The University of MichiganNews Services
The University Record Online
Updated 11:00 AM May 8, 2006




view events

submit events

UM employment

police beat
regents round-up
research reporter


Advertise with Record

contact us
meet the staff
contact us
contact us

Ethics in Public Life leaders call for proposals, expand initiative

After a successful first year for a program to enhance deliberation on issues of ethics in public life on campus, one presidential initiative will move forward with new opportunities for education and discourse on the topic.

The Ethics in Public Life Initiative was launched by President Mary Sue Coleman at the beginning of the 2005-06 academic year following recommendations by a task force selected in 2004. In September 2005 she appointed co-directors John Chamberlin, professor of public policy and of political science, and Marvin Krislov, vice president and general counsel, and a steering committee for the initiative, and made an initial commitment of $500,000 to develop programs that would integrate ethics with education, with an initial focus on undergraduates and public outreach.

As a result of work by the co-directors, steering committee and others, several new projects are underway or are close to being launched. These include:

• A highly successful forum series on ethical issues;

• A projected new course in applied ethics to be offered by the Philosophy Department;

• A new Web site,, designed to serve as a clearing house for information and opportunities related to ethics in public life;

• A project with the Center for Research on Learning and Teaching (CRLT) to develop programs and resources for faculty to encourage inclusion of ethical discussions in courses across the University;

• Discussions with student governments and organizations on providing new resources to students for issues of academic integrity.

In addition, the steering committee has issued a request for proposals (RFP) to encourage more courses to be developed, particularly those that cross disciplines, as well as extracurricular events that will advance the goals of the initiative. The RFP can be found by going to An RFP for research projects on the topic of ethics in public life will be issued in the near future.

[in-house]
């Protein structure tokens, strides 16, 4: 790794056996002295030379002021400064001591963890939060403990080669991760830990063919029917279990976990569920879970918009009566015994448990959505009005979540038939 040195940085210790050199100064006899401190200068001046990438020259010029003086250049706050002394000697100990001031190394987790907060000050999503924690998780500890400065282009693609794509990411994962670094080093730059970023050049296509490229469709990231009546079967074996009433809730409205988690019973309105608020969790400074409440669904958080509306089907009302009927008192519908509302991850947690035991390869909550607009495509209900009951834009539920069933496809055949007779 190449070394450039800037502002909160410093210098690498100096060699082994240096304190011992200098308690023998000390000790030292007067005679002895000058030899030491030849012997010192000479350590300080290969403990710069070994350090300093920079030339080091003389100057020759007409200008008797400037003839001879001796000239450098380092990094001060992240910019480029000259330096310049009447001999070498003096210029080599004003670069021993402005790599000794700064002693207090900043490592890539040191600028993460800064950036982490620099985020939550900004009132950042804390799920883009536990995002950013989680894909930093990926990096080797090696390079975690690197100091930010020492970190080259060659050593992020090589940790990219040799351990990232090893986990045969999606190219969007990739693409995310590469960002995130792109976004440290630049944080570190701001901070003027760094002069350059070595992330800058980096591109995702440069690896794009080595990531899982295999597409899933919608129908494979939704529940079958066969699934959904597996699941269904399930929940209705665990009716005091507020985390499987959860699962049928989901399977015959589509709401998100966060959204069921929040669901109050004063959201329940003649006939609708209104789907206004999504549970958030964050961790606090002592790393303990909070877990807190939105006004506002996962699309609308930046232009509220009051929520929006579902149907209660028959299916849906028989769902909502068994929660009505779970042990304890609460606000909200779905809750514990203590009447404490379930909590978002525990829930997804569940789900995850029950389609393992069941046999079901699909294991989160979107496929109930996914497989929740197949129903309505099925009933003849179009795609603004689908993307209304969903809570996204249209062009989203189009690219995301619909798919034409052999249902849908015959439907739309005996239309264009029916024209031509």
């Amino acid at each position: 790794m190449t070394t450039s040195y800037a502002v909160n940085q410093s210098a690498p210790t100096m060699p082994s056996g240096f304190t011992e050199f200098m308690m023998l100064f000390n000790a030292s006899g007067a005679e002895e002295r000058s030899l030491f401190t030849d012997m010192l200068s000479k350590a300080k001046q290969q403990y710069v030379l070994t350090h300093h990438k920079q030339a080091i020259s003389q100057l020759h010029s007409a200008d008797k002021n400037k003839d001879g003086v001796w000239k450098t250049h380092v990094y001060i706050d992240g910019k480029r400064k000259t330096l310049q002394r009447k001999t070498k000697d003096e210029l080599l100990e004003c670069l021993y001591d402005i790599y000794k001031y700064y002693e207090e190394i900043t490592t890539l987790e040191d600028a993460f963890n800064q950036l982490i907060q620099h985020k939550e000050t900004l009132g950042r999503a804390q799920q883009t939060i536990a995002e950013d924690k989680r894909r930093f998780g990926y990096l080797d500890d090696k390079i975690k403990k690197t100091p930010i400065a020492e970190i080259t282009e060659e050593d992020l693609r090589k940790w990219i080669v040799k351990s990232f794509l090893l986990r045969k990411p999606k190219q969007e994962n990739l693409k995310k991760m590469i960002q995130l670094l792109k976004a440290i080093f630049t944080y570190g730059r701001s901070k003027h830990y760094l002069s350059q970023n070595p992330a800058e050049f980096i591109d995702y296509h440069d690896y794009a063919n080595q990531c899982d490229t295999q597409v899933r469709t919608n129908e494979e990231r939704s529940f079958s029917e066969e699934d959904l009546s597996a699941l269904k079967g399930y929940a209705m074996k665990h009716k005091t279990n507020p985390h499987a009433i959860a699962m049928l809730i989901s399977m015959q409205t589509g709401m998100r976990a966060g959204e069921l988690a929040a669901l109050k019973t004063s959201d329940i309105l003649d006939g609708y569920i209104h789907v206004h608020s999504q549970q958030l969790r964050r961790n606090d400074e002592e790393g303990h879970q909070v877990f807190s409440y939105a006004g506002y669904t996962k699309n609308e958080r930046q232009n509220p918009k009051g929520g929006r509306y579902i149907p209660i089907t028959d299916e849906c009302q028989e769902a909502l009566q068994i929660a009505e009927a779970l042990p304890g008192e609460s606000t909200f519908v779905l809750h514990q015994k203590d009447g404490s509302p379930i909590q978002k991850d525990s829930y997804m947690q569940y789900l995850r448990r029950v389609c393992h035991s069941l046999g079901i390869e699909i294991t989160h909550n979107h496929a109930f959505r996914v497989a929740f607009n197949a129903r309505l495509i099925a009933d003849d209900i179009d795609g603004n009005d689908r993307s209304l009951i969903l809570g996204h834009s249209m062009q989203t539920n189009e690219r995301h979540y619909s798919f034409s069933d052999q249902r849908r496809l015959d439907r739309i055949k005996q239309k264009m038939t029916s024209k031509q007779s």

"Sitting in on the forums, I was struck by the tremendous interest of our students in these varied issues," Coleman says. "Expanding our work is an important progression of an initiative that clearly has struck a chord with both students and faculty. I am excited about the momentum of this initiative and look forward to the coursework and research that will be generated."

During the first year of the initiative, four forums were held focusing on issues of academic integrity, religious beliefs and public office, intelligence gathering in an age of terrorism, and global health as it relates to the prevention of such diseases as AIDS and malaria. Chamberlin says the forums were such a success they will be continued in the coming year.

"The discussions were lively and informative and generated a lot of interchange between the audience and the panelists," Chamberlin says. "I think we got some important traction for the initiative."

One goal articulated in the task force report was integration of ethics more fully into the classroom. New ethics courses already are being developed, including one entitled Moral Principles and Problems, which has been proposed by the Philosophy Department. It is intended to expose freshmen and sophomores to the principles of moral philosophy, and help them to apply what they learn to specific ethical issues.

The course will feature a lecture for some 100-150 students focusing on theoretical ethics, accompanied by smaller discussion sessions taught by specially trained graduate student instructors. Each discussion section will deal with a specific area of applied ethics—including such topics as economics and international justice; health care; biotechnology; environment; human relations with animals and nature; ethics and religion; citizenship and government; ethics and law; professional and corporate ethics; and race, ethnicity and gender.